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Environment is crucial issue for voters, poll shows
Environmental issues such as clean air and water are major concerns of voters as this year's elections approach, according to a poll conducted for the League of Conservation Voters.
Clean air and water rank with education, crime, drugs, health care, Social Security and Medicare and above taxes as primary concerns for voters, the poll indicates. Sixty-four percent of voters surveyed view environmental issues as very or somewhat important, according to the poll.
"American voters care deeply about the quality of the air they breathe and the water they drink, and they overwhelmingly support candidates who share those concerns," said Deb Callahan, president of the LCV Education Fund. "Voters not only favor candidates who support stronger environmental protections and enforcement, but they are also much more likely to oppose candidates who would turn back protections for our air, water and open space."
Voters of all political parties and ideologies overwhelmingly support the notion that a clean environment and a strong economy can flourish together. Nearly 74 percent of moderate and liberal voters and more than 68 percent of conservative voters believe that "we can have a clean environment and a strong economy at the same time without having to choose one over the other."
Seventy-eight percent of those polled say they favor candidates who vote for the environment over those who vote for fewer government regulations.
Voters also believe government regulations and enforcement of environmental laws are important. The poll indicates that 77 percent of voters want tougher environmental laws and stricter enforcement.
An overwhelming 92 percent of respondents agree that polluters or other environmental law-breakers should pay fines. And 89 percent of respondents believe businesses that pollute should pay higher fees for business and dumping permits to help pay for environmental law enforcement.
More than 60 percent of those polled perceive pro-environment candidates as responsible and trustworthy. The same positive traits are not attributed to candidates who support reducing environmental regulations on business.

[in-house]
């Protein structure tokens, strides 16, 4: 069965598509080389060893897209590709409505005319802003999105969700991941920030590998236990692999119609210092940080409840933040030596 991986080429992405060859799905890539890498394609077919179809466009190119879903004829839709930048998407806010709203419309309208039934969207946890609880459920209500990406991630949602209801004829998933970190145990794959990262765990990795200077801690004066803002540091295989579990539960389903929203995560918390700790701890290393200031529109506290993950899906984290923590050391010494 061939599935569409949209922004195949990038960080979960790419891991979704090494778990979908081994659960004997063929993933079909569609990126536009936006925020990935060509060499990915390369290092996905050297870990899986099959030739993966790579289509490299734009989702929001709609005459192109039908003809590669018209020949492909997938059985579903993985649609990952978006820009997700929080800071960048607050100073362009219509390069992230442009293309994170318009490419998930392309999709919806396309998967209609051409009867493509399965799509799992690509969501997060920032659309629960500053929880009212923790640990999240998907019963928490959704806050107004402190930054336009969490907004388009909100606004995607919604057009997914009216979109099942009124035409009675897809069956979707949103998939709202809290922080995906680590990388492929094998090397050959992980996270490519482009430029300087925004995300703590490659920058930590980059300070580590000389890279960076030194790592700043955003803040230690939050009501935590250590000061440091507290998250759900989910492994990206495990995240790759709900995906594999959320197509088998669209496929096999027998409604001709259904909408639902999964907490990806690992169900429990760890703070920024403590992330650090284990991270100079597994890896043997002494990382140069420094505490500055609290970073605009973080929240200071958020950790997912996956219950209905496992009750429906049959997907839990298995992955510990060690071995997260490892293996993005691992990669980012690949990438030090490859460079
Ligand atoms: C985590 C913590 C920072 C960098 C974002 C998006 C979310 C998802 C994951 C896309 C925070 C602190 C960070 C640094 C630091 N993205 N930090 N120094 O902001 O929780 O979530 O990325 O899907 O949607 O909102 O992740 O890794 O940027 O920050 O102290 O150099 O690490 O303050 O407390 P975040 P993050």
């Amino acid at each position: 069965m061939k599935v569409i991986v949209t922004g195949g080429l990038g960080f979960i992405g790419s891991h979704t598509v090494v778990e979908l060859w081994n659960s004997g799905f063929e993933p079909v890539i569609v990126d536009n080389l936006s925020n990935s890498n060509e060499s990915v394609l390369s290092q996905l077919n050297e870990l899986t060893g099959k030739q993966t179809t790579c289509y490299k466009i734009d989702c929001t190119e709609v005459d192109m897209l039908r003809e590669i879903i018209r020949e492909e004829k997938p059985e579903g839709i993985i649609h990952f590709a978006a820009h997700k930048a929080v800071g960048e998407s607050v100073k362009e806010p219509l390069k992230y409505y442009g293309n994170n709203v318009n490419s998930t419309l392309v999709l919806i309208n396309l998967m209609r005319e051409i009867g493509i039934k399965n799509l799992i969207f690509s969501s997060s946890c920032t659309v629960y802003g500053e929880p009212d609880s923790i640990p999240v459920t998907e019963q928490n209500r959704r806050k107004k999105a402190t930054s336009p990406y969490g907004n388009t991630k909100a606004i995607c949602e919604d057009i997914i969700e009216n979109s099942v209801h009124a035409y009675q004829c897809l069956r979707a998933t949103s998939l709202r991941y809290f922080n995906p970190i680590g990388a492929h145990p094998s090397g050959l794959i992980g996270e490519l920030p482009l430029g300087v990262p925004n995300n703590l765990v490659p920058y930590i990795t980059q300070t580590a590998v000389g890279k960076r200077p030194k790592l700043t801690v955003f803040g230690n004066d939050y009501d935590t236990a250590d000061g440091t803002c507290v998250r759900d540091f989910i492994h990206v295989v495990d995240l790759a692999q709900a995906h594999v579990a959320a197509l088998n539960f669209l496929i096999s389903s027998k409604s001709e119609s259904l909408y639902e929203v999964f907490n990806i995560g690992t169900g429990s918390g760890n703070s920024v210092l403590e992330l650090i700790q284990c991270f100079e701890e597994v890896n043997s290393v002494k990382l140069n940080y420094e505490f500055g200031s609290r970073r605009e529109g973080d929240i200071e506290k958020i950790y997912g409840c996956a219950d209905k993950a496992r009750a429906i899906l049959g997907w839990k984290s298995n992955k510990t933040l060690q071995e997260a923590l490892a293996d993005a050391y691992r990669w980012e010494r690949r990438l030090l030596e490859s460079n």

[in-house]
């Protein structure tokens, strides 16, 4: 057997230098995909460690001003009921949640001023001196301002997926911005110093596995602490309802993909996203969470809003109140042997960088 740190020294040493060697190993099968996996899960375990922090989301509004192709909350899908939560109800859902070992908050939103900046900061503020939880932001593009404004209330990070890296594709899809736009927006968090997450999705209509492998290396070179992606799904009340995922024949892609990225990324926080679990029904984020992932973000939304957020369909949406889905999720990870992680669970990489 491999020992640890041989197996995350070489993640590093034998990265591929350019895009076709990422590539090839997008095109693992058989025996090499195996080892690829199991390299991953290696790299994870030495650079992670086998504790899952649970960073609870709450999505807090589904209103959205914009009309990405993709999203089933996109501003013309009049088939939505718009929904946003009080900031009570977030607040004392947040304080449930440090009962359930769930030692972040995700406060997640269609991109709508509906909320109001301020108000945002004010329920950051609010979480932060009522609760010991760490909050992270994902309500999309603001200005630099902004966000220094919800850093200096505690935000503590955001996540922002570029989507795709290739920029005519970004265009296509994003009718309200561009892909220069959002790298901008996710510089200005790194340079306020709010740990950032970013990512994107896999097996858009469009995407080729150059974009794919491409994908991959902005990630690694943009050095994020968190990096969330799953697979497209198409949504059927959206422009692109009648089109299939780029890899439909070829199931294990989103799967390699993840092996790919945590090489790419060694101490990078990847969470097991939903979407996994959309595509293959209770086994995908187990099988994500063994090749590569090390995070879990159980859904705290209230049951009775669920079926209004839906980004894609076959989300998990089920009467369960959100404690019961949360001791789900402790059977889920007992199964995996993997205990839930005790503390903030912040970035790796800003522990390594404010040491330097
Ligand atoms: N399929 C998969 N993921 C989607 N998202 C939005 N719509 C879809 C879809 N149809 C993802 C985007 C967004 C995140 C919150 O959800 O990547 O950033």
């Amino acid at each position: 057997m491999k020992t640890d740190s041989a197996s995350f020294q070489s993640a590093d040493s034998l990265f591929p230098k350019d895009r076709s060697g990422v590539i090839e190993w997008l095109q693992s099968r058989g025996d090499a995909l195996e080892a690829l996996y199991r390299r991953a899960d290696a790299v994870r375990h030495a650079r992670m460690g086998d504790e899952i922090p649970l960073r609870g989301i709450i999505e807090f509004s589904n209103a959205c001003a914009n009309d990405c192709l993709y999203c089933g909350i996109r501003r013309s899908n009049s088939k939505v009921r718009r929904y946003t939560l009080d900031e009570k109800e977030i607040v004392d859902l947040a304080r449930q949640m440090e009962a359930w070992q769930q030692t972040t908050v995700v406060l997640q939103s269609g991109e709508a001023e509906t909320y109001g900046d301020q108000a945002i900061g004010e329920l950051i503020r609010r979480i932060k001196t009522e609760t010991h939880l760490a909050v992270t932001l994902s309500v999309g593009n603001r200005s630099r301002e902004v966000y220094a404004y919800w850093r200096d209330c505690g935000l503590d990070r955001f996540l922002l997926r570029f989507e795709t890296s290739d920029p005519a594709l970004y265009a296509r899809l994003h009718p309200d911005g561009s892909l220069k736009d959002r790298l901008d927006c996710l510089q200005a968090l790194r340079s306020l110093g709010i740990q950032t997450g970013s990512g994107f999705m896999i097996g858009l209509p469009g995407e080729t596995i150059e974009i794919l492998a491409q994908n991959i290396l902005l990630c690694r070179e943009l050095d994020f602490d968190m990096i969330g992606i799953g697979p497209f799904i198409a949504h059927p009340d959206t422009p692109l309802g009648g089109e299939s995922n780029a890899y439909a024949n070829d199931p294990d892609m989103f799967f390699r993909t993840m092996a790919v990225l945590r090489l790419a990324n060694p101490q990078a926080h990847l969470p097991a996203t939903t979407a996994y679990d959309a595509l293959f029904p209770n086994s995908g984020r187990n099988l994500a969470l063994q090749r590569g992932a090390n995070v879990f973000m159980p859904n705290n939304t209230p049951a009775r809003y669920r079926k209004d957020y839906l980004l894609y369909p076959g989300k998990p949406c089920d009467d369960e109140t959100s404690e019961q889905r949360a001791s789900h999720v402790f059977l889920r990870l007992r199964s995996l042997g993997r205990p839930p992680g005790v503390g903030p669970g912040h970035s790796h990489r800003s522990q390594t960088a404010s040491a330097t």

"Political candidates, regardless of political party, can benefit by including environmental issues in their campaigns," said Al Quinlan, president of Greenberg Quinlan Research Inc. "Not only do environmental issues, especially clean air and water, appeal directly to the quality of life and health concerns of voters, but candidates who embrace these issues are viewed in a significantly more positive light by voters."
Nearly 80 percent of key swing voters such as Independents, young women and moderate to conservative Democrats view pro-environment candidates as sharing their values.
"The trend in politics this year is that candidates are talking less about issues and more about character and values," said Callahan. "The environment can be a key issue in that dialogue because environmental support is perceived by voters to positively reflect on the character of candidates."
The LCV Education Fund commissioned the national poll, which was conducted Feb. 6-13 by Greenberg Quinlan Research Inc. Telephone interviews were conducted with 1,750 likely voters. The results are weighted to represent 1,000 likely voters across the country. The margin of error on the poll is 3 percentage points.
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